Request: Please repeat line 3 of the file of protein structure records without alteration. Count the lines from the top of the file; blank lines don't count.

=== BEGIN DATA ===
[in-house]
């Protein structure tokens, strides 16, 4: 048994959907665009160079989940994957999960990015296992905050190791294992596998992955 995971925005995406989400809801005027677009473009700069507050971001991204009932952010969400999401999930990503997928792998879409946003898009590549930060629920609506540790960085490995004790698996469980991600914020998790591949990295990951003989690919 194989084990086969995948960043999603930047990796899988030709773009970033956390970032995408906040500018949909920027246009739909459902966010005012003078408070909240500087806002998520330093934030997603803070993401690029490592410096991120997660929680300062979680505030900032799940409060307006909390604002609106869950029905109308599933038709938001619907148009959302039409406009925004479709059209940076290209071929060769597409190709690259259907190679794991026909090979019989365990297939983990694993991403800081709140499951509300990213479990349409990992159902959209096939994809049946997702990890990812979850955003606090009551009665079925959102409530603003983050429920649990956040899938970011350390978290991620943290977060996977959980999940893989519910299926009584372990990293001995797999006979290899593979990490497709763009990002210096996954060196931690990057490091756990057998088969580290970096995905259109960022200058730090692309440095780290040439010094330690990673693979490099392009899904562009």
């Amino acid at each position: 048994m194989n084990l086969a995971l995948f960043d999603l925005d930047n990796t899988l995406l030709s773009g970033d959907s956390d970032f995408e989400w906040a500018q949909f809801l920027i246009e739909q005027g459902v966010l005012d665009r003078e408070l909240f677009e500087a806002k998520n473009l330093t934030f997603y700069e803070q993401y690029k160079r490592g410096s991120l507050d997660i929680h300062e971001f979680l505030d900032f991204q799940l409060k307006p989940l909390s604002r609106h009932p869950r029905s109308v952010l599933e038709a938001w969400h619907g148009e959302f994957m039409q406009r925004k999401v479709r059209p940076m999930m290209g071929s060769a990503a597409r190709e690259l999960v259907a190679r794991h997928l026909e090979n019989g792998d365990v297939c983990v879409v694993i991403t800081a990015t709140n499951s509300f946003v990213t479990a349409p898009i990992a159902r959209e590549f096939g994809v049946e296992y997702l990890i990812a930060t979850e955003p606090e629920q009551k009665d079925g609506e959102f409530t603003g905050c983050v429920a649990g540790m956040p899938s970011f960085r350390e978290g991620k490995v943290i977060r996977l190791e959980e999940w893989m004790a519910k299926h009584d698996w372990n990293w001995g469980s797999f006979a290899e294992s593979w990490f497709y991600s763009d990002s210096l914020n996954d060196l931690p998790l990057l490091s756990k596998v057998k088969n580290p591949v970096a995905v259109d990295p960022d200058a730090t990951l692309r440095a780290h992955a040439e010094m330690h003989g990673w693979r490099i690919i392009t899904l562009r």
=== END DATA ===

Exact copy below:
């Amino acid at each position: 048994m194989n084990l086969a995971l995948f960043d999603l925005d930047n990796t899988l995406l030709s773009g970033d959907s956390d970032f995408e989400w906040a500018q949909f809801l920027i246009e739909q005027g459902v966010l005012d665009r003078e408070l909240f677009e500087a806002k998520n473009l330093t934030f997603y700069e803070q993401y690029k160079r490592g410096s991120l507050d997660i929680h300062e971001f979680l505030d900032f991204q799940l409060k307006p989940l909390s604002r609106h009932p869950r029905s109308v952010l599933e038709a938001w969400h619907g148009e959302f994957m039409q406009r925004k999401v479709r059209p940076m999930m290209g071929s060769a990503a597409r190709e690259l999960v259907a190679r794991h997928l026909e090979n019989g792998d365990v297939c983990v879409v694993i991403t800081a990015t709140n499951s509300f946003v990213t479990a349409p898009i990992a159902r959209e590549f096939g994809v049946e296992y997702l990890i990812a930060t979850e955003p606090e629920q009551k009665d079925g609506e959102f409530t603003g905050c983050v429920a649990g540790m956040p899938s970011f960085r350390e978290g991620k490995v943290i977060r996977l190791e959980e999940w893989m004790a519910k299926h009584d698996w372990n990293w001995g469980s797999f006979a290899e294992s593979w990490f497709y991600s763009d990002s210096l914020n996954d060196l931690p998790l990057l490091s756990k596998v057998k088969n580290p591949v970096a995905v259109d990295p960022d200058a730090t990951l692309r440095a780290h992955a040439e010094m330690h003989g990673w693979r490099i690919i392009t899904l562009r």